- Share your experiences. We also saw in the crisis that we need increased clear communication, genuine teamwork and the strength of having the humility of asking for support from others. We all pitched in, whatever our grade, our role to help and do what we could. Therefore, taking time out as teams and asking what people learnt from the crisis will be a good way to share experiences, mitigate possible anxieties and consider implementing improved ways of working. Things people want to do more of, remain as-is or try and return to. A culture where it is not the responsibility of just the manager who has all the answers, but one of high challenge and high support, is something that will support us moving forward with resilience and agility – whatever that might be.
So, as HR Professionals and as leaders, we now have an opportunity, individually and
collectively, to centre empathy and humanity in the blueprint for the future of work. To take our collected learnings from this experience and use them to manifest a 21st Century workplace that we can all contribute to and be proud of.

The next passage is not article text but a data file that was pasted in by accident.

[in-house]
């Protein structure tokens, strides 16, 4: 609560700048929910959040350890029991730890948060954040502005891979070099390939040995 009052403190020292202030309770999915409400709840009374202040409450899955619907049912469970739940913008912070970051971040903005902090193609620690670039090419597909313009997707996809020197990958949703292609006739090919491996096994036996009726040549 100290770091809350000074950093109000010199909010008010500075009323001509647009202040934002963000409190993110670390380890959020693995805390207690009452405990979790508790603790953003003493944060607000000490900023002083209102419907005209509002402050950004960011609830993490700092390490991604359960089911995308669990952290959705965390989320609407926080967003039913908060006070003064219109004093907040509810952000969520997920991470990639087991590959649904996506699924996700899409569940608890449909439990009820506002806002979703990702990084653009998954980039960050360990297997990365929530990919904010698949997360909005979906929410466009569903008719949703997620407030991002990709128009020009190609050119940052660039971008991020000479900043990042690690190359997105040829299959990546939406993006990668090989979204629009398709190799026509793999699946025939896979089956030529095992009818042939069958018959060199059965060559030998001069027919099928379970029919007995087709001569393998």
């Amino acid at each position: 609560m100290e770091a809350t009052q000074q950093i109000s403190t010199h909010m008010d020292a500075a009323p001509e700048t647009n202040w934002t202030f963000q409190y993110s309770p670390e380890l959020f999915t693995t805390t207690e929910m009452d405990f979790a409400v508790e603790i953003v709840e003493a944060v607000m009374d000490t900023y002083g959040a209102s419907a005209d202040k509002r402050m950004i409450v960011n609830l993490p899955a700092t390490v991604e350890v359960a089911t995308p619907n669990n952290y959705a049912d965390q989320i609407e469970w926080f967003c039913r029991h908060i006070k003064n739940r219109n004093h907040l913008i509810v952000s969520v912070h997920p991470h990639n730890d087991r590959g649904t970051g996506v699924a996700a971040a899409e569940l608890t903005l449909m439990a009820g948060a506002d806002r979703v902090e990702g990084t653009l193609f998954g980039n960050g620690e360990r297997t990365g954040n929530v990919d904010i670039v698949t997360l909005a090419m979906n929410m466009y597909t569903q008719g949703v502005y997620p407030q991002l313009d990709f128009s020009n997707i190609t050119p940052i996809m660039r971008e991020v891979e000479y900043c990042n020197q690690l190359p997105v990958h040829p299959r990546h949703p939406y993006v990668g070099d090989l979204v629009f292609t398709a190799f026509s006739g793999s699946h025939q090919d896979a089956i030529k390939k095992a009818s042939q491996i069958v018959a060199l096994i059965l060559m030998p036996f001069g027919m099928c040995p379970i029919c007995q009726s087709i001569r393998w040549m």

How can Oracle Cloud HCM help?
Oracle’s Cloud HCM platform can support organisations through some of the following functionality:
Oracle’s My Volunteering provides a solution to help increase the level of volunteerism.
It’s an easy way for both the employees and central volunteering projects to be posted, approved and promoted, to increase workforce participation and awareness.
Oracle’s HCM Worklife, My Wellness is a motivational tool that helps employees and organisations set and reach wellbeing goals. Wellbeing activities can be tracked personally, and if desired, other co-workers can be invited to a fitness challenge.
Oracle’s Global HR and Oracle HR Helpdesk provides HR with the capability to acquire continual feedback from employees via pulse surveys as well as to analyse survey results by topic and questions.